you choose to put it) for money?' Boreas persisted. 'I have never ordered a
hit on someone who had owed us a debt, they always seem to pay,' Giovoni "The
Sandman" Santiago said, with a subtle wink, to a tempestuous sorceress.
'Let's move this along, counsel,' Justice Ganymede said in a courtly fashion
to Boreas. 'Relevance.' Angharad Clwyd protested, pointing at Lira, 'She
tried to kill me, and Pinion, and most of the others.' Lira leveled a seering
gaze at him, and then went back to cleaning her nails.
'For what other reasons have you 'ordered a hit on someone', Boreas
continued. 'Specifically, why was a hit ordered on Angharad Clwyd?' 'To my
knowledge there wasn' one,' Giovoni "The Sandman" Santiago said. 'How does a
trial of a spy turn into a discussion of organized crime?' the sheriff
groaned. 'I don' see how my daily life affects any of thise,' Giovoni "The
Sandman" Santiago said.
Justice Ganymede says, in a voice smooth and courtly, to a tempestuous
sorceress, 'Counsel, my patience is running thin.' 'Are you aware of the
penalty for purgery?' Boreas said. 'Yuppers,' Giovoni "The Sandman" Santiago
said nonchalantly. Boreas peered at him. 'All right,' she said. 'I am
finished with this witness.'
Boreas says, voice hopeful, 'And I call Lira to the stand.' Lira slowly
raised herself and walked forward. 'Please state your name and occupation
for the court,' Boreas said. 'Lira and I wander,' Lira replied, almost in a
'Where were you yesterday afternoon, at the time the defendant was being
assaulted?' Boreas asked. 'Actually, I was running alot yesterday, which
time?' said Lira. 'I heard he was hit more then once.' Boreas clarified. 'At
the time he was shot.'
Angharad Clwyd said, 'At the time you shot me.' Lira responded, her voice
almost a whisper. 'I was gathering food for my continuing journey.'
'May I take over a moment,' Angharad Clwyd said to his cousel, who agreed.
The Sheriff, inevitably, had an objection. 'Your honor, I object! 'Aggreived
as this man may be, none of this makes him innocent of espionage!'
'Sustained,' Justice Ganymede said. Angharad Clwyd dismissed Lira from the
stand, and called Boreas.
Angharad Clwyd asked Boreas, 'You saw me be shot, correct?' She nodded. 'Who
did it?' Angharad Clwyd continued. Boreas replied, 'I saw that woman taking
a deadeye aim at you.' She pointed. 'It was Lira,' Boreas says stubbornly.
Angharad Clwyd said to Justice Ganymede, 'That is all I needed from her.'
'I was aiming at a rabbit!' Lira protested. 'Clear your eyes woman.' 'I know
what I saw,' Boreas argued. 'You were aiming at Angharad!'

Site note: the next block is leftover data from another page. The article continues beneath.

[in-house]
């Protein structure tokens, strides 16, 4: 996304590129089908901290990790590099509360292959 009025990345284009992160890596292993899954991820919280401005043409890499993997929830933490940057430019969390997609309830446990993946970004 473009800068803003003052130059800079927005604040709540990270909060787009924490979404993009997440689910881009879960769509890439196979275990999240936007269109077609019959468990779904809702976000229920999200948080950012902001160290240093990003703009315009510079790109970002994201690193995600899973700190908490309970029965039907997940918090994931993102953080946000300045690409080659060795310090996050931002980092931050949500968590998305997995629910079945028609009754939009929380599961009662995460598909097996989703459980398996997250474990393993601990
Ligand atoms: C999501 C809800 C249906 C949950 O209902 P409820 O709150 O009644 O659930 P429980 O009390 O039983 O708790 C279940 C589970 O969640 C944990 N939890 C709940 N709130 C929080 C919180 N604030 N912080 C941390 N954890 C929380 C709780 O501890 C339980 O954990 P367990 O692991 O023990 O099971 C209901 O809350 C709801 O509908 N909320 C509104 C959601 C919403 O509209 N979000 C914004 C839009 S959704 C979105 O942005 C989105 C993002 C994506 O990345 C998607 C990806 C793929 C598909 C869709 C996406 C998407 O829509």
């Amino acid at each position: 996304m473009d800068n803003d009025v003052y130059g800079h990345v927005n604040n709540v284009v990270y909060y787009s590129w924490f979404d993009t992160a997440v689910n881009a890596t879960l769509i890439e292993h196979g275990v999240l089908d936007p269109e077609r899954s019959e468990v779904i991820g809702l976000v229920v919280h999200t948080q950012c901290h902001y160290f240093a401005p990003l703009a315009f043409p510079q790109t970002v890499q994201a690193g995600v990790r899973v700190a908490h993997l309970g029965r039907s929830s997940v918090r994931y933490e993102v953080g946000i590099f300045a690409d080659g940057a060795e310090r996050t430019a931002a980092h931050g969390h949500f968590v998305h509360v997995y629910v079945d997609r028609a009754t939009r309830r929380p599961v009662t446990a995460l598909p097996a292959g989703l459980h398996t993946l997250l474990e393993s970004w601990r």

Angharad Clwyd turned to the judge, 'I need to get facts straight before the
witness can be used effectively.' Justice Ganymede replied to Angharad Clwyd,
'Then do it quickly, and do not turn the court into a circus.'
'Oh?' Lira laid into Boreas with a sneer. 'I was hmmm? You saw through my
eyes to know what I was looking at?' Giovoni "The Sandman" Santiago coughed
loudly at this.
'After that, I was chased around by three members of the syndicate,' Boreas
continued. 'Lira, Zamb, and Bella.'
'I have successfully proven she shot me, in ten seconds,' Angharad Clwyd told
the Justice. 'How quick did you desire?'
Lira disagreed. 'I did not shoot you.'
'They threatened my life if I told anyone,' Boreas said fearlessly. 'But I'm
telling now.' Angharad Clwyd said to Justice Ganymede, 'And that they
intimidaed the person who saw it.' To this, Justice Ganymede replied, 'Please
continue with the witness.'
'You admitted you were aiming at a rabbit,' Angharad Clwyd said to Lira. 'You
may then claim it was an accident, but not that you did not shoot me.'
'Look at me,' Angharad Clwyd addressed the Justice. 'I have been nearly
killed five times since I was here. Haevn't I suffered enoguh?' He paused.
'Unless my council knows any other defence, we are ready to sum up.'
Justice Ganymede nodded solemnly. 'Proceed then, followed by the
'I have only souht to protect my countrymen, by giving us warning to hide,'
Angharad Clwyd said, pain clouding his eyes. 'I have not harmed the English,
despite all they did to me. And I have come so close to death that taking me
farther would be cruel. Have I not suffered enough at the hands of the
English? My wife.. my children...' Here, he burst into tears. Boreas laid a
hand on his shoulder, then continued for him. 'Your honor, we seek only
justice,' Boreas she said. 'Angharad Clwyd is an innocent man.'
'Proceed,' Justice Ganymede turned to the Lincolnshire Sheriff, who put on
his smoothest grin.
'Your honor, this began as a simple enough case,' the sheriff said. 'A man
has confessed to his guilt of the charge of espionage. Here on this very
stand, he speaks of his guilt and yet proclaims innocence. This cannot be.'
'Objection,' Angharad Clwyd said. Giovoni "The Sandman" Santiago chortled
with amusement. 'There are no objections in summation,' Justice Ganymede
said, his voice still smooth and courtly despite the chaos of the day. Clwyd
continued despite that. 'Espionage is defined to involve acts that harm the
others. I harmed noone.' Justice Ganymede turned a stern eye on Clwyd. 'Ye
had the chance to make your case, please sit.'
'The defense has paraded an assortment of strange characters before the
court, as if it were a stage,' the sheriff said. 'A play, a sham, a place of
gobbledy gook and disorder. And even now, they mock the order of this court.'